Checking in

Hopes for Colombia's hotel industry as pandemic restrictions are lifted.

Colombia has lifted most COVID-19 travel restrictions as the country continues to progress with its vaccination rollout and the government has already allowed the immunisation of the entire population over 12.   

In this context, the hotel and restaurant sector is expected to grow by 40% in 2021. The National Statistics Administrative Department of Colombia reported that hotel occupation is progressively growing, reaching 25.6% in May 2021 and 36.1% in June. However, sector experts expect hotel occupation to reach pre-pandemic levels only after 2023.

The CEO of a large hotel chain in Colombia gave us his view, “In 2020, hotel occupancy, at least for our chain, reached a figure close to 0%. It’s a totally different picture now, over the last few months we are 50% up on 2019, which was a good year! We hit a new monthly sales record in July.”

“In 2020, hotel occupancy, at least for our chain, reached a figure close to 0%. It’s a totally different picture now, over the last few months we are 50% up on 2019.”

CEO, hotel chain, Colombia

The Ministry of Tourism of Colombia has launched a new strategic plan led by ProColombia, a government agency, which has divided the country in six regions to combine a diverse, cultural, geographic and gastronomic offer to appeal international travellers. A senior ProColombia executive told us, “Our tourism industry plays a very important role in the economy, it represented about 4% of GDP in 2019, generated 8% of employment, had an annual growth rate of 3% and in a transversal way (hotel, gastronomic sector, etc.),  became the first generator of foreign currency in Colombia. Ultimately, the industry is seen as a key enabler of economic reactivation, which is why it has been prioritised in the reactivation plan.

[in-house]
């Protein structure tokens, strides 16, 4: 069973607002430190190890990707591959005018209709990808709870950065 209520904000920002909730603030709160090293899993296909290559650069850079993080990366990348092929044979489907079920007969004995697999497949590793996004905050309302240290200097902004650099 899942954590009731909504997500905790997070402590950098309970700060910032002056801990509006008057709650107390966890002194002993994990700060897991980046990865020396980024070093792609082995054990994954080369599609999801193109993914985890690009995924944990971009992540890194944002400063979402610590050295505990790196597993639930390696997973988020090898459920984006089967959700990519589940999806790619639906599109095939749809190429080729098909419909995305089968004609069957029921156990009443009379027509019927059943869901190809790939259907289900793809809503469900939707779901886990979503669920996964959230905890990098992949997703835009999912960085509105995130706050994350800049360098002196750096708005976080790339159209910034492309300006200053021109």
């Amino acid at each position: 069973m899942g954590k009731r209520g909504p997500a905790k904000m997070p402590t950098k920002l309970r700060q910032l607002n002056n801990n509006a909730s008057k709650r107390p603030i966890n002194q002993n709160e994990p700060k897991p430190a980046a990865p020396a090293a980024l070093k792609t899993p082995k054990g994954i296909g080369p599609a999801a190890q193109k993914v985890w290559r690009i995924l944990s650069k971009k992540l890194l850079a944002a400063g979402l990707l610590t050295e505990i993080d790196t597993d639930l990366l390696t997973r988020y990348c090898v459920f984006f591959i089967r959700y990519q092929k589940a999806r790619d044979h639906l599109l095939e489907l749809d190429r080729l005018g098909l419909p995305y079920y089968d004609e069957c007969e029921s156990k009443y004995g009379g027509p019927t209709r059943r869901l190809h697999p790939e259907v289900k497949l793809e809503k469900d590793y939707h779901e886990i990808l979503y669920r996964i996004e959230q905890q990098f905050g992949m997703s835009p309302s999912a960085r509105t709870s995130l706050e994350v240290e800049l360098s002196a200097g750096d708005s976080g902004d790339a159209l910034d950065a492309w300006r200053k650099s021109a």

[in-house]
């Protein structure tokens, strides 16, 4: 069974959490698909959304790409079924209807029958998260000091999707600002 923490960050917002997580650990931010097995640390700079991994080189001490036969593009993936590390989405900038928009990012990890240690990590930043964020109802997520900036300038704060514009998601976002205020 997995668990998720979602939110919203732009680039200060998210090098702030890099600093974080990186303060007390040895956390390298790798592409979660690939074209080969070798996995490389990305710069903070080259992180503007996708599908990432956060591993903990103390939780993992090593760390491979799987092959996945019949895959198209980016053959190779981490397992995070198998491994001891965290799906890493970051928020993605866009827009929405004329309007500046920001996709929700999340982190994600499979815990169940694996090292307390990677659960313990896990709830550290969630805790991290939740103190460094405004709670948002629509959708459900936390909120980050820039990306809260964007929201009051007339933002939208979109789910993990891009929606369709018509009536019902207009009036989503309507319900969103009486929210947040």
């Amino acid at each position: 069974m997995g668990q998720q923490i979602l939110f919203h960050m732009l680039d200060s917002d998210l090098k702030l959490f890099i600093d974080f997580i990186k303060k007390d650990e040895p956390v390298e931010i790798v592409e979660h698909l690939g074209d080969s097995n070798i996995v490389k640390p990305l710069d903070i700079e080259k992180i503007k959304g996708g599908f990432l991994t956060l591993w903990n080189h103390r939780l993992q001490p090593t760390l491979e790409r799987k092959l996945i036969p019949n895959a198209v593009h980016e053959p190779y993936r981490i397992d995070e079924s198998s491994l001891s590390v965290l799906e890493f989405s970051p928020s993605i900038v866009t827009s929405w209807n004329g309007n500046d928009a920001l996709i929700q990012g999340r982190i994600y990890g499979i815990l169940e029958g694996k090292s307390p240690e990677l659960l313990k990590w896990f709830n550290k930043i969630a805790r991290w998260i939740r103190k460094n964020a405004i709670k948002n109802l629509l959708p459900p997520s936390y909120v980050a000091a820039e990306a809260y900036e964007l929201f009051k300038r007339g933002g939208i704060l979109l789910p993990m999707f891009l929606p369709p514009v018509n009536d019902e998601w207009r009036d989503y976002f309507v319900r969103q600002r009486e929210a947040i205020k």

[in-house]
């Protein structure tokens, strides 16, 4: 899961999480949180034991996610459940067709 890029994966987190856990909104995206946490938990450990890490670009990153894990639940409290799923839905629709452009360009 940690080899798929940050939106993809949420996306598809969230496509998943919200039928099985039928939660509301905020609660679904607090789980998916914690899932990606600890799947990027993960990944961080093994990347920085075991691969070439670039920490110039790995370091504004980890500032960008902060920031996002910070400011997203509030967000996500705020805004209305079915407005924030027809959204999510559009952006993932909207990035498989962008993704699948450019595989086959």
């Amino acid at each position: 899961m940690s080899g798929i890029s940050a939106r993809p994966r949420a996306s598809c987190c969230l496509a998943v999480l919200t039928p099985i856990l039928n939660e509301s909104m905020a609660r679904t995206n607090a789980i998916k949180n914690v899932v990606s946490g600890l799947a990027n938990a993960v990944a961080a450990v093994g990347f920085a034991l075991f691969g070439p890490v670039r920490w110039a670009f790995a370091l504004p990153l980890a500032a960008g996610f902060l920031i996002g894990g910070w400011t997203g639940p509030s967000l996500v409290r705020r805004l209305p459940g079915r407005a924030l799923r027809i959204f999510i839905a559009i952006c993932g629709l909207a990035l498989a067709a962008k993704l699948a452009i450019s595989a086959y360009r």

The reactivation plan includes a number of incentives and tax breaks, as the ProColombia executive detailed, “There are many VAT exemptions for hotels, bars, restaurants and tourism services. Furthermore, the government has given a 9% tax income tax incentive for four years for the construction and expansion of hotels, ecotourism activities, etc to attract direct investment. Sustainable tourism can access a 25% reduction in income tax.”

An industry executive hailed the incentives as a huge success, “Government support has been key to our survival, it exempted hotels from VAT from May 2021 to December 2021. At the beginning of the pandemic, this allowed us to subsidise expenses and it has stimulated the recent recovery.”

“Government support has been key to our survival […] At the beginning of the pandemic this allowed us to subsidise expenses and it has stimulated the recent recovery.”

Hotel industry executive, Colombia

Such incentives have captured the attention of some investors as one explained, “There are plenty of opportunities in infrastructure, especially in tourism projects that have a social component, sustainability, community and regional development, job creation etc. Today, we are in three large project with other investors from the continent and they are a priority for the government.”

The recovery has not been even, as the hotel chain CEO commented, “You need to note that there are two types of hotels and markets: corporate and vacations. Hotels catering for corporates have recovered a little but no where near the rate of vacation hotels. Large events used to drive most of the profits of the corporate hotels and who knows when they will return. We expect this uneven recovery to continue for the next two or three years when consumer behaviour normalises and we move from survival to investment. On the short-term we are trying to diversify income streams as much as possible e.g. brunches, hourly room bookings etc.”

 

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